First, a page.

Image: Lion and Unicorn Theatre
A short, one woman piece, written and performed by Julia Pagett.
A stark, painful and compelling story which draws upon the dangers of distortion, reality and perception.
Delving into the complex and sometimes incomprehensible bond of twins.
Playing as part of this year's Camden Fringe, this is a short one-woman monologue written and performed by Julia Pagett.
Ms Pagett's slender frame cuts a wistful figure on stage as she relates a sad and moving story about twins which involves the death of one of them - Sophie, her character's sister.
Twins are a fascinating subject for exploration, especially when they are of the identical variety - in part, of course, because we find it hard to get our brain round the fact of two people being so alike in physical appearance.
But that is not the case here though, where the twins are not monozygotic.
That doesn't matter too much, because the many fascinating aspects of twins and their intense relationship provide more than enough material.
The problem with this play, though, is that it is just too short to satisfactorily examine the issues it aims to explore - the complex nature and character of twins, and the death of one of them.
Either of those basic issues could easily fill-up an hour or more of stage time, but as it stands, the running time here is just a little over 20 minutes.
Moreover, there's a recorded song at the beginning which takes up almost a quarter of the time - leaving only around 15 minutes for exposition in the spoken word.
There's nothing inherently wrong with a short play - writers can present their point of view, pose questions or tell a story in very little time at all.
Let's face it, advertisers do it all the time, often in 30 seconds or less.
But the duration of this play just feels inadequate, leaving more questions about the powerful bond between twins in general, and these two twins in particular, than it actually answers.
Moreover, the lack of detail makes the endeavour seem rather rushed, even though Ms Pagett's delivery isn't really hurried at all.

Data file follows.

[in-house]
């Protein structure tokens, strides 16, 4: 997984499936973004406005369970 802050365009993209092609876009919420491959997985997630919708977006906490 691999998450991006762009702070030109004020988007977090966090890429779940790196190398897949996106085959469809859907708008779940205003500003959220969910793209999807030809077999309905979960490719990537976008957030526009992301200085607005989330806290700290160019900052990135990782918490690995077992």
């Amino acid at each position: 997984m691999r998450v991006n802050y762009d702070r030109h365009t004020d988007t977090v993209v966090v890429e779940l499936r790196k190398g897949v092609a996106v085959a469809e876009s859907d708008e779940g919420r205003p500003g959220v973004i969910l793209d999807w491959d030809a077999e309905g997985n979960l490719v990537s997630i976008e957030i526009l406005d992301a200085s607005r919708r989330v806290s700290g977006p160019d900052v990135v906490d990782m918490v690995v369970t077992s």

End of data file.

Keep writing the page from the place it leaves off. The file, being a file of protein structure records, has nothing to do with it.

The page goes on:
What we do learn of the relationship between these two sisters provides some insights into the complexity of how twins relate to each other.
In particular, we discover twins who were not only physically unalike, but considerably different in character too - more a case, perhaps, of where a pair of individuals each depend on the other to provide different facets of their combined personalities, if that makes sense.
An actor's physical features don't always matter, but Ms Pagett's slim frame amply suggests vulnerability, and that proves a valuable asset considering the subject matter.
But there's also emotional vulnerability in Ms Pagett's acting, providing a haunting aura of sadness and poignancy, though at one point the stronger force of anger punches through as well.
There were several times, though, when Ms Pagett's performance was too static - moments which couldn't be explained away simply by physical immobility from internal helplessness or emotional fatigue, for example.
Stronger direction from Keir Mills at these points would provide Ms Pagett with some effective devices to help enhance the description of her character's emotions through, even minor, physical movement.
That said, Mr Mills does provide a strong, underlying sense of sensitivity in this piece, reflected in some affecting moments and suggesting that it has considerable potential.
So, the basic concepts in this play are certainly worth pursuing and nurturing but, as it stands, it feels somewhat underdeveloped and incomplete.
Links and related content
ActDrop listing for The Lion & Unicorn Theatre
Our show listing for Sophie
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